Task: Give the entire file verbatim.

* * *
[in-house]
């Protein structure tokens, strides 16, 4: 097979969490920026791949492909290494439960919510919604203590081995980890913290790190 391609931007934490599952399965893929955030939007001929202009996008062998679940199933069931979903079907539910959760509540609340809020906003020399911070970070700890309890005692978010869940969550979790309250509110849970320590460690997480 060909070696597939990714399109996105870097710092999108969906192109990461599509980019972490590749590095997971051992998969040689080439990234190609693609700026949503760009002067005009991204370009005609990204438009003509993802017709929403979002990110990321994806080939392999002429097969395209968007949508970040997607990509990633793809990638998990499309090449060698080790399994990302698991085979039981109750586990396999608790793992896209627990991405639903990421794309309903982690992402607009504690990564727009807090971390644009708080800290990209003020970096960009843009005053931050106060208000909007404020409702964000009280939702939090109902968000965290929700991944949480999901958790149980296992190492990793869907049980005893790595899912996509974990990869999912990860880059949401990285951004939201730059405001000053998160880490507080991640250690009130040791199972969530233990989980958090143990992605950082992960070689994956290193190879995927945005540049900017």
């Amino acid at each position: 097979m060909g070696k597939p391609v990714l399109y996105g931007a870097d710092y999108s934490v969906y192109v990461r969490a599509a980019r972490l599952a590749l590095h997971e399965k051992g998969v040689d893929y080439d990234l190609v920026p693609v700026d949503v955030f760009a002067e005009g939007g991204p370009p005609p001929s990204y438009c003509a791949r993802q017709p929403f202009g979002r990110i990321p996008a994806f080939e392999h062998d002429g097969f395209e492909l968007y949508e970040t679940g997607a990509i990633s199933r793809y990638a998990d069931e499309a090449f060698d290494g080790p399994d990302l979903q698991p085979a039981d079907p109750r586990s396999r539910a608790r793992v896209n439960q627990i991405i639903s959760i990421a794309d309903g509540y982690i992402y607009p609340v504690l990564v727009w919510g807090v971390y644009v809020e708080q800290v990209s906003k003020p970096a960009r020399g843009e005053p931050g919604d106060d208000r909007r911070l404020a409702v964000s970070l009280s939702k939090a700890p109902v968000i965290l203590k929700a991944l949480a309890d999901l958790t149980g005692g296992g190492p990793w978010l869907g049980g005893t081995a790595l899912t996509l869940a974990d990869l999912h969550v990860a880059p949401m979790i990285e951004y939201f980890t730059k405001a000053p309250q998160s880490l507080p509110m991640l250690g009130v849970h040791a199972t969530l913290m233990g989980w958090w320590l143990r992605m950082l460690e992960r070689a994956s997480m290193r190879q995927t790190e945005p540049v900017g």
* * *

[in-house]
């Protein structure tokens, strides 16, 4: 097979969490920026791949492909290494439960919510919604203590081995980890913290790190 391609931007934490599952399965893929955030939007001929202009996008062998679940199933069931979903079907539910959760509540609340809020906003020399911070970070700890309890005692978010869940969550979790309250509110849970320590460690997480 060909070696597939990714399109996105870097710092999108969906192109990461599509980019972490590749590095997971051992998969040689080439990234190609693609700026949503760009002067005009991204370009005609990204438009003509993802017709929403979002990110990321994806080939392999002429097969395209968007949508970040997607990509990633793809990638998990499309090449060698080790399994990302698991085979039981109750586990396999608790793992896209627990991405639903990421794309309903982690992402607009504690990564727009807090971390644009708080800290990209003020970096960009843009005053931050106060208000909007404020409702964000009280939702939090109902968000965290929700991944949480999901958790149980296992190492990793869907049980005893790595899912996509974990990869999912990860880059949401990285951004939201730059405001000053998160880490507080991640250690009130040791199972969530233990989980958090143990992605950082992960070689994956290193190879995927945005540049900017």
């Amino acid at each position: 097979m060909g070696k597939p391609v990714l399109y996105g931007a870097d710092y999108s934490v969906y192109v990461r969490a599509a980019r972490l599952a590749l590095h997971e399965k051992g998969v040689d893929y080439d990234l190609v920026p693609v700026d949503v955030f760009a002067e005009g939007g991204p370009p005609p001929s990204y438009c003509a791949r993802q017709p929403f202009g979002r990110i990321p996008a994806f080939e392999h062998d002429g097969f395209e492909l968007y949508e970040t679940g997607a990509i990633s199933r793809y990638a998990d069931e499309a090449f060698d290494g080790p399994d990302l979903q698991p085979a039981d079907p109750r586990s396999r539910a608790r793992v896209n439960q627990i991405i639903s959760i990421a794309d309903g509540y982690i992402y607009p609340v504690l990564v727009w919510g807090v971390y644009v809020e708080q800290v990209s906003k003020p970096a960009r020399g843009e005053p931050g919604d106060d208000r909007r911070l404020a409702v964000s970070l009280s939702k939090a700890p109902v968000i965290l203590k929700a991944l949480a309890d999901l958790t149980g005692g296992g190492p990793w978010l869907g049980g005893t081995a790595l899912t996509l869940a974990d990869l999912h969550v990860a880059p949401m979790i990285e951004y939201f980890t730059k405001a000053p309250q998160s880490l507080p509110m991640l250690g009130v849970h040791a199972t969530l913290m233990g989980w958090w320590l143990r992605m950082l460690e992960r070689a994956s997480m290193r190879q995927t790190e945005p540049v900017g």